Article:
ZANA - the apewoman who gave birth to four children with human locals

Hundreds of explorers, theorists and fantasists have spent their lives searching for the infamous 'big-foot'. But a leading geneticist believes he has found evidence to prove that it - or rather she - could have been more than a myth.

Russia’s ‘Almasty Hunters’ have been obsessed with her story for over half a century and have always believed that Zana could be a surviving Neanderthal, the human-like species that is thought to have died out tens of thousands of years ago.

Professor Bryan Sykes of the University of Oxford claims a towering woman named Zana who lived in 19th Century Russia - and appeared to be 'half human, half ape' - could have been the fabled yeti.
Witnesses described the six-foot, six-inches tall woman discovered in the Caucasus mountains between Georgia and Russia as having 'all the characteristics of a wild animal' - and covered in thick auburn hair.

Experts believe the wandering 'Wild Woman' was found lurking in the remote region of Ochamchir in the Republic of Abkhazia.
She was captured by a local merchant in the 1850s who hired a group of hunters to subdue and shackle her in the mountainous terrain.
Professor Sykes claims Zana was kept in a 'ditch surrounded by sharpened spikes' and sold from owner to owner until she came to serve nobleman Edgi Genaba as a servant.

Famously known as the ape woman, Zana had at least four children by local men and some of her descendants still live in the region, the Times reported. 
Sykes made an astonishing discovery when he carried out saliva tests on six of her living relatives and the tooth of her deceased son Khwit.
The DNA analysis revealed that they all contained the right amount of African DNA for Zana the ape woman to be '100 per cent African' but remarkably she did not resemble any known group.  

Her resemblance was that of a wild beast - 'the most frightening feature of which was her expression which was pure animalic,' one Russian zoologist wrote in 1996.
The man who organized various eyewitness accounts of Zana wrote: 'Her athletic power was enormous. She would outrun a horse and swim across the Moskva river even when it rose in violent high tide.'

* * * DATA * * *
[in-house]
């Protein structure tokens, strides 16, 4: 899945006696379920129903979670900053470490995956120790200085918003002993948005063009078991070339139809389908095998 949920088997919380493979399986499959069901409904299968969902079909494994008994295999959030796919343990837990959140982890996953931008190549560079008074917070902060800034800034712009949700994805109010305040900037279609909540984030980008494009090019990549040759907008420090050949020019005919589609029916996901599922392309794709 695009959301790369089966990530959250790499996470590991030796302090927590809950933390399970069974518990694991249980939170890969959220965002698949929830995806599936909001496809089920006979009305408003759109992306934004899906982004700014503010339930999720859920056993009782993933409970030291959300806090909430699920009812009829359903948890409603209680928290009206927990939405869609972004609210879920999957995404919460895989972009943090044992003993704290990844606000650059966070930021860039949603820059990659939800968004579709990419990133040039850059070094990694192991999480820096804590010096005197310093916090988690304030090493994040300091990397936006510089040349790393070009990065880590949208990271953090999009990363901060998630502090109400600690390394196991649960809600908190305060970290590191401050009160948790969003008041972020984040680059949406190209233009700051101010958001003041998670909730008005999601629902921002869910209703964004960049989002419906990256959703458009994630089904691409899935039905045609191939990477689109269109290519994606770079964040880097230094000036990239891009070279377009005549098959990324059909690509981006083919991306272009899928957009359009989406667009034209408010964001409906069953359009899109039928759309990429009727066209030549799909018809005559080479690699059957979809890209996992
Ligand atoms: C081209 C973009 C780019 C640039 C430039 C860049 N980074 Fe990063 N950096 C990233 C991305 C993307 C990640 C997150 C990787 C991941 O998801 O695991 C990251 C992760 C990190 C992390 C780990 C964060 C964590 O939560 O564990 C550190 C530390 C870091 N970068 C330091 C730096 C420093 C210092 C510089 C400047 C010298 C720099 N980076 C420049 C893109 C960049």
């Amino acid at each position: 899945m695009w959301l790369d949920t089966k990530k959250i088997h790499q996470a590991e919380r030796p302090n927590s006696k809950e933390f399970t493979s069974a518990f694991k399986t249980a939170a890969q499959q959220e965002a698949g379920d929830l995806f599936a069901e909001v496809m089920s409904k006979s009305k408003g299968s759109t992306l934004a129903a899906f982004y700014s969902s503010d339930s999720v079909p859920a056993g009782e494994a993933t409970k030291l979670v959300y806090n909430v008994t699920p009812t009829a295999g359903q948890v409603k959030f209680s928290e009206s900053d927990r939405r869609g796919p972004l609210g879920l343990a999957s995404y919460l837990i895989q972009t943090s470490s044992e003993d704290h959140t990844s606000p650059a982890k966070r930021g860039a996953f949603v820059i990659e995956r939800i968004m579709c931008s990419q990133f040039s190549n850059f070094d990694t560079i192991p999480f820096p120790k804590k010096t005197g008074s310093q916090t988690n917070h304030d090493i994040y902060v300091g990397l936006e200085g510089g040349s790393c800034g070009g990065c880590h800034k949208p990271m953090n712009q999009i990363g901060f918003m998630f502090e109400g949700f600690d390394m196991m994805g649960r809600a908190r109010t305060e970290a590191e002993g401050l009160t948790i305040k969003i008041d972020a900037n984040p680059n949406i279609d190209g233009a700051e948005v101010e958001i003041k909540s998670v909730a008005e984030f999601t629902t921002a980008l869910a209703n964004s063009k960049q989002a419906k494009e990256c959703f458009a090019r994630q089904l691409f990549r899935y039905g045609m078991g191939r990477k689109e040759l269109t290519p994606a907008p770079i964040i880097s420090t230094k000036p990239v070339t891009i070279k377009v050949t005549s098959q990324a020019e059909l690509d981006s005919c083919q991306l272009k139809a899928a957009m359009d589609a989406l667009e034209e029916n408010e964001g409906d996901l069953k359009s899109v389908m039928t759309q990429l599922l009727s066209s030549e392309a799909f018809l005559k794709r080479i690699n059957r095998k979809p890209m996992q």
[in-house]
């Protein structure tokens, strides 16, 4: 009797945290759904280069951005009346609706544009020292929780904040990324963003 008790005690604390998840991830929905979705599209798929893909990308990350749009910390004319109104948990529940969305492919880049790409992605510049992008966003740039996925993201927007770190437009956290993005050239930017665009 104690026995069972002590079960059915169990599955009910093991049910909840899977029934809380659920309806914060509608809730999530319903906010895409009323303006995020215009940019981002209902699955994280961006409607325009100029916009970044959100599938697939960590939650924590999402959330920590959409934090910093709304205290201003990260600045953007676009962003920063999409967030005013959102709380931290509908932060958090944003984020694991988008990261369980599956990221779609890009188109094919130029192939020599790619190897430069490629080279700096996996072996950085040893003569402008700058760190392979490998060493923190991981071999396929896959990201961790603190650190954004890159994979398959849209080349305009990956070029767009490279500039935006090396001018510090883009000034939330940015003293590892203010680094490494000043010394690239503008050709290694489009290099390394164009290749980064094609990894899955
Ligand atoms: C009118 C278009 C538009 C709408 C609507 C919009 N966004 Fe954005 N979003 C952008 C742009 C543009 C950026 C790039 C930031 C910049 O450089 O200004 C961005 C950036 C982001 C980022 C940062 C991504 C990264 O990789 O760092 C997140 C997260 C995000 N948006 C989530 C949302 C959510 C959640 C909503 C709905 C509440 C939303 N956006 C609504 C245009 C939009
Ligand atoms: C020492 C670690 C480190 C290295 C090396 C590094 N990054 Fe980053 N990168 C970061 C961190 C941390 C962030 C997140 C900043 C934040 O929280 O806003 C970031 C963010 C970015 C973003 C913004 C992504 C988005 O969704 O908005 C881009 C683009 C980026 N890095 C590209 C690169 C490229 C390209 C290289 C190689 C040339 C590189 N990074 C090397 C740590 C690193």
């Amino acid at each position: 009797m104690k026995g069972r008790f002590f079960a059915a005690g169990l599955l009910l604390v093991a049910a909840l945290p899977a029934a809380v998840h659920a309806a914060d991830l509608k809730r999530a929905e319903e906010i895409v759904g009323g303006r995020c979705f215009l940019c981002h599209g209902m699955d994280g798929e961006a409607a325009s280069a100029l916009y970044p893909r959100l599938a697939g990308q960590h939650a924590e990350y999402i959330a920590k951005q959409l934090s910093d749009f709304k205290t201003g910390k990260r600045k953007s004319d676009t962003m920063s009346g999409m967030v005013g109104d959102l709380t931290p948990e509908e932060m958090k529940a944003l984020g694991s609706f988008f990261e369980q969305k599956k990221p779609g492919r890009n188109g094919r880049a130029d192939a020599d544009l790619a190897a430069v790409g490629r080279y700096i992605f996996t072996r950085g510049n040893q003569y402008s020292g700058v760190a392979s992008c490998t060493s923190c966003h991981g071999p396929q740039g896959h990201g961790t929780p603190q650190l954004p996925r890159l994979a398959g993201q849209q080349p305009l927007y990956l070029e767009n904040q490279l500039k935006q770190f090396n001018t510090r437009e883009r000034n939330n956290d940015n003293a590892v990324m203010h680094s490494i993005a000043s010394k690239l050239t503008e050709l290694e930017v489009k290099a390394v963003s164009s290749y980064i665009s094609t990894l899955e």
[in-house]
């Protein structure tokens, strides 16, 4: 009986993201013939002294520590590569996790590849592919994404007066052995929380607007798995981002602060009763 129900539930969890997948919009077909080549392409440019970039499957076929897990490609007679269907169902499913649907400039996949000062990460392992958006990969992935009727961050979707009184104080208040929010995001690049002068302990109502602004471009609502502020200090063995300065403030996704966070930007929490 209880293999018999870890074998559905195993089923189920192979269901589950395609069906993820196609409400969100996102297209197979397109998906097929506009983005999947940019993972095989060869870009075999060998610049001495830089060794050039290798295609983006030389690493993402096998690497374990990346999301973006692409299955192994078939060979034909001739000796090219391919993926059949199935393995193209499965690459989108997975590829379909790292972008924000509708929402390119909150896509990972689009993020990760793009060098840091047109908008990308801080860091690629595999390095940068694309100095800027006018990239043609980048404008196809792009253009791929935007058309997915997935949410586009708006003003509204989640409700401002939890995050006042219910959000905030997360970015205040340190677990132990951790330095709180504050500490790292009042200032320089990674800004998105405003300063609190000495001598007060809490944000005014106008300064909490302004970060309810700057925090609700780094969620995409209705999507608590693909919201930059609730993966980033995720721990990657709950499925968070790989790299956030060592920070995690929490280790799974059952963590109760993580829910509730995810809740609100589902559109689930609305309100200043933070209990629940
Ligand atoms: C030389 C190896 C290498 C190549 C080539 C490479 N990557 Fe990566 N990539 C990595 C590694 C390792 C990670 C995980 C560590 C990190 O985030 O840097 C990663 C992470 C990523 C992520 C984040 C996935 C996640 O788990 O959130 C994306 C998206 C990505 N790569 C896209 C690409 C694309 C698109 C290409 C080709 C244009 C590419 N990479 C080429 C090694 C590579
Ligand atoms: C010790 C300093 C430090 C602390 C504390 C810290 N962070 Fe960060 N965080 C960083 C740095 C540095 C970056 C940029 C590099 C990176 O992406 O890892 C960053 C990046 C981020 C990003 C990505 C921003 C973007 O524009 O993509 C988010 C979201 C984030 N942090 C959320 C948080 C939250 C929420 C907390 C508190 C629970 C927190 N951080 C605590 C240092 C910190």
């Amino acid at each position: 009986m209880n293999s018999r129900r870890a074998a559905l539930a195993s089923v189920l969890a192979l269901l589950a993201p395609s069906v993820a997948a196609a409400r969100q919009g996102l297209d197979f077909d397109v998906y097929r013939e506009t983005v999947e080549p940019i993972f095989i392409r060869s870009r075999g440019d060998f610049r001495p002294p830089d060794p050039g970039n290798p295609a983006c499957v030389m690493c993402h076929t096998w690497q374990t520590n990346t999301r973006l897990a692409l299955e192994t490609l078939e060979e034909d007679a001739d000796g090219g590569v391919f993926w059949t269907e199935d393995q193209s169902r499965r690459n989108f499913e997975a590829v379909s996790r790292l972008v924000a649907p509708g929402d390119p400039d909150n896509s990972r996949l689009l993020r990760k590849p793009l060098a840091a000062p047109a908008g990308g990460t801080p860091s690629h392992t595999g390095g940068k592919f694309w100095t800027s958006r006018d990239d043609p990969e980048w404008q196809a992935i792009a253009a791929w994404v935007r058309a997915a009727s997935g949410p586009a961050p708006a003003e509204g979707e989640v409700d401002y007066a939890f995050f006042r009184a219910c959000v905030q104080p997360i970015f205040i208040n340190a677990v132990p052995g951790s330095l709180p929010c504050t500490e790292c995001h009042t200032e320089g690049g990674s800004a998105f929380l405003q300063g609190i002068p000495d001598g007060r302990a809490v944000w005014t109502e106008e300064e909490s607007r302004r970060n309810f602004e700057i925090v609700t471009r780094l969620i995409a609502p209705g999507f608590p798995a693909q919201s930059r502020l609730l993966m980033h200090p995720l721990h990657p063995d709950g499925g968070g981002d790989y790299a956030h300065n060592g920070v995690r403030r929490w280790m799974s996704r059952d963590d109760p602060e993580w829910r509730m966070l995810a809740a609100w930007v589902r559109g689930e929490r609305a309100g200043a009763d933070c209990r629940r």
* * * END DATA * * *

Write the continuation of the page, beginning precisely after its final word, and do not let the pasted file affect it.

To answer the riddle and establish what species she belonged to, Professor Sykes has tested samples from six of Zana’s living descendants. He has also recovered DNA from a tooth taken from the skull of one of her sons, Khwit. Such work is highly specialized and Sykes was the first geneticist ever to extract DNA from an ancient bone.
The results are complex and fascinating. First, they show that Zana was, in fact, no more Neanderthal than many of the rest of modern humans. When the Neanderthal genome was sequenced in 2010 it became clear that Europeans and Asians contain around 2 to 4% of Neanderthal DNA; almost certainly the result of interbreeding.
But the big surprise in Sykes’ results was that Zana’s DNA is not Caucasian at all, but African. Khwit’s tooth sample confirms her maternal African ancestry and the saliva tests on the six living descendants show that they all contain African DNA in the right proportions for Zana to have been genetically 100% sub-Saharan African.
“The most obvious solution that springs to mind is that Zana or her ancestors were brought from Africa to Abkhazia as slaves, when it was part of the slave trading Ottoman Empire, to work as servants or labourers,” says Professor Sykes. “While the Russians ended slavery when they took over the region in the late 1850s, some Africans remained behind. Was Zana one of them, who was living wild in the forest when she was captured?“
But that theory would not explain her extraordinary features, described by reliable eyewitnesses. There is an even more intriguing alternative theory. Having carefully studied the skull of Zana’s son, Khwit, Professor
Sykes believes there are some unusual morphological skull features – such as very wide eye sockets, an elevated brow ridge and what appears to be an additional bone at the back of the skull – that could suggest ancient, as opposed to modern, human origins.